n addition to Suzanne's cogent comments, I would also add that
cataloging and organization of information is still a part of the AASL
standards for NcATE/CAEP accreditation. And that school librarians
cannot make informed decisions about purchasing ILS systems without a
knowledge of what they are intended to do in terms of the catalog. I
would also second her comments that using the bookstore model is NOT
universal. In my experience, school librarians who depart from standard
ways of organizing their collections are more apt to be catering to
Accelerated Reader than the bookstore model.
Several years ago I did a presentation at an AASL conference on
Cataloging 101 which was filled to capacity and beyond. Since I'm not
that scintillating as a presenter I can only assume that it was the
subject matter and not my personal charm that was the attraction. And
I've had former students tell me that they weren't on the job for more
than a week or two before they had to catalog something.
Elizabeth Haynes, Ph.D.
Associate Professor and Interim Director
School of Library and Information Science
University of Southern Mississippi
On 05/29/2013 23:00, EDUCAT automatic digest system wrote:
> There are 2 messages totalling 192 lines in this issue.
> Topics of the day:
> 1. No need to learn Organization of Information for School Media
> students (2)
> Date: Wed, 29 May 2013 21:40:12 +0000
> From: Suzanne Stauffer <[log in to unmask]>
> Subject: Re: No need to learn Organization of Information for School
> Media Program students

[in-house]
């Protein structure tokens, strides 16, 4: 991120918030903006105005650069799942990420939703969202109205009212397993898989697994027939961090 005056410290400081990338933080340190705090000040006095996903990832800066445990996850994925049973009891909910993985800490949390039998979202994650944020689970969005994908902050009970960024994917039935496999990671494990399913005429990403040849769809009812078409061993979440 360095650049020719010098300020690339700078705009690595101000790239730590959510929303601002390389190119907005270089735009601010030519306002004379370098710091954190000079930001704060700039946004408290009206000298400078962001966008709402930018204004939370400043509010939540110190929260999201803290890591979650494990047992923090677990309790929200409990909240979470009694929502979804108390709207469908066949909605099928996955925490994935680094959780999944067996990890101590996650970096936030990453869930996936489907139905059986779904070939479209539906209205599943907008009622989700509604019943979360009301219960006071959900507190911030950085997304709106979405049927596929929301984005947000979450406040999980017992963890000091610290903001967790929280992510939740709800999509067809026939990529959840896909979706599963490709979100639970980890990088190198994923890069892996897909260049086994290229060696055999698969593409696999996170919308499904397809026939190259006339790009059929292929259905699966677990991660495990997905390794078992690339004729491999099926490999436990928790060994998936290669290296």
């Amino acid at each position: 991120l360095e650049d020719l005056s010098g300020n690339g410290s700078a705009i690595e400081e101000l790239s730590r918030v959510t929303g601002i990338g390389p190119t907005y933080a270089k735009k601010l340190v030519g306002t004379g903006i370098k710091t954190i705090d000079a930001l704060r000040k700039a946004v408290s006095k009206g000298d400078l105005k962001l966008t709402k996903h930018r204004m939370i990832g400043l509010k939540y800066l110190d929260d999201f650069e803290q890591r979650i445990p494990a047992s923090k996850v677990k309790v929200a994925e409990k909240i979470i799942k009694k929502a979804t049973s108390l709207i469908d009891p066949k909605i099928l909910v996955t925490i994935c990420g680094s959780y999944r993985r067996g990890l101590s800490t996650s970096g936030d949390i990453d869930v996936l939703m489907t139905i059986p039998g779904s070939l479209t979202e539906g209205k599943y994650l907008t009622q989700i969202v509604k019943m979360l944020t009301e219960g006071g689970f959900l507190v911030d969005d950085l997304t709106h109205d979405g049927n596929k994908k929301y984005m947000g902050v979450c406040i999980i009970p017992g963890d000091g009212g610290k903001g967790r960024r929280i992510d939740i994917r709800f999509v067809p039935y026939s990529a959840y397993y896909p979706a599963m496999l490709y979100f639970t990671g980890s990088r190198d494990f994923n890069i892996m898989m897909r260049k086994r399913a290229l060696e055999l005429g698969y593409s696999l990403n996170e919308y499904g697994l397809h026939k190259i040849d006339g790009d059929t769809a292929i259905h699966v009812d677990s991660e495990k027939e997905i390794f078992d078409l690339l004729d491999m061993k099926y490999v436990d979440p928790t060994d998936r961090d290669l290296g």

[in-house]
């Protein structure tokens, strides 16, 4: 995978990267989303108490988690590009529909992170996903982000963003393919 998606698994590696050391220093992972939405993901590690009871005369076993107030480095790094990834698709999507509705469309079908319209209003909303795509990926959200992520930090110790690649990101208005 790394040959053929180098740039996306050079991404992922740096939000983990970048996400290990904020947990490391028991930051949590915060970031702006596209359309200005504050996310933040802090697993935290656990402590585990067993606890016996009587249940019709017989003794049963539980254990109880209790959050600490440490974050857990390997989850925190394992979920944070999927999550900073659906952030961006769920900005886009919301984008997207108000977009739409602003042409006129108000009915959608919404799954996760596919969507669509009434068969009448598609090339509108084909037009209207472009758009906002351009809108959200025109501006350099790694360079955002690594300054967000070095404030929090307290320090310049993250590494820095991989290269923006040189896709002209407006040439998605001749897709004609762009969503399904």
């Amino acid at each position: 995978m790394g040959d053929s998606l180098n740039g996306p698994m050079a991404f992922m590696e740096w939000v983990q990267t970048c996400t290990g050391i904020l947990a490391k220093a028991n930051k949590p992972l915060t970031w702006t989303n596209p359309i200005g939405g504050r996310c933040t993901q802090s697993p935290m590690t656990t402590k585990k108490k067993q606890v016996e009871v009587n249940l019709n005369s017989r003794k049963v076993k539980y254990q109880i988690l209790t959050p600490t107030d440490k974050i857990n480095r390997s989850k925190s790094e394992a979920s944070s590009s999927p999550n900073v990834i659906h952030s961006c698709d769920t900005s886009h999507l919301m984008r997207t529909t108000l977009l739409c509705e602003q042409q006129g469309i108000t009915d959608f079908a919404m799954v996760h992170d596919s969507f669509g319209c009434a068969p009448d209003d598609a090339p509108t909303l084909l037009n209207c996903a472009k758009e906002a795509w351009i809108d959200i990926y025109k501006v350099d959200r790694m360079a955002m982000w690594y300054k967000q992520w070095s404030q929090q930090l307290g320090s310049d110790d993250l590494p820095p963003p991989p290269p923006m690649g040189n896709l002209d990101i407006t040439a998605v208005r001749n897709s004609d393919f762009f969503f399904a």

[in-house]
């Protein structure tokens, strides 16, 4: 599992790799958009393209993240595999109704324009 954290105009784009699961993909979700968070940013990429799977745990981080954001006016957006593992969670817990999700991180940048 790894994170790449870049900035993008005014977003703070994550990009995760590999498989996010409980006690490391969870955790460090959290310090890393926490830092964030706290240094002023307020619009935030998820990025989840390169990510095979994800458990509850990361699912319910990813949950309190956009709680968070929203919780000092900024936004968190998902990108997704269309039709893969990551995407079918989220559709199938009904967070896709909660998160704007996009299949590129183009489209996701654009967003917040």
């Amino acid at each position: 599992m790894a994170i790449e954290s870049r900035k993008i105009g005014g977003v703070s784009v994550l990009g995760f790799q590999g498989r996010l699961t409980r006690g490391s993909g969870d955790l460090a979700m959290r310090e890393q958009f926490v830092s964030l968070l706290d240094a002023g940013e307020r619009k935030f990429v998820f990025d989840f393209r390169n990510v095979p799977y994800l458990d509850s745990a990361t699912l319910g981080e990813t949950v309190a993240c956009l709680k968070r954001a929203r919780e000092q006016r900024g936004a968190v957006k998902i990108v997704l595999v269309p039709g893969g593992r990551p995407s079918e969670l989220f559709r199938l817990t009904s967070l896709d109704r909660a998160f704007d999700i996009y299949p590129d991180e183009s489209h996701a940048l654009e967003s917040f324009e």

> Our MLIS requires an organization of information course of all students
> -- =
> either cataloging, indexing & abstracting, or EDAM. School library
> take cataloging, unless their advisor agrees to indexing &
> abstracting. I =
> teach school library students every semester in cataloging, so I have
> some =
> familiarity with this issue.
> My response would be :
> 1. What evidence does she have that all schools are using the
> "bookstore mo=
> del?" I have not seen it. All of the schools of which I am aware in
> na are using DDC.
> In any case, children need to learn the DDC in order to be able to use
> r high school library, the public library, and to transition into their
> lege or university library. If they move from one state to another,
> they ne=
> ed to have learned DDC in order to use the library at their new school.
> 2. School librarians need to know enough to know whether the records
> they a=
> re receiving are correct and to modify records as needed for local use.
> Cataloging for all materials is not available from a vendor. Many
> school li=
> brarians here in Louisiana report to me that they are responsible for
> oging state department of education materials, including curricula.
> 3. These students will be severely limited in their careers without
> ing. Not only will they find it hard to move out of school libraries or
> to =
> move to a school library in another state, they also will not be able
> to mo=
> ve into certain positions within the school district. At least two
> who graduated from our program in school libraries went on to serve as
> alogers for their school districts. They handle the state documents,
> state =
> DOE materials, and other materials for which cataloging is not
> available fr=
> om a vendor.
> Suzanne M. Stauffer, Ph.D.
> Associate Professor
> School of Library and Information Science
> Louisiana State University
> 277 Coates Hall
> Baton Rouge, LA 70803
> Fax: (225)578-4581
> [log in to unmask]
> Where is the wisdom we have lost in knowledge?
> Where is the knowledge we have lost in information?
> --T.S. Eliot, "Choruses from The Rock"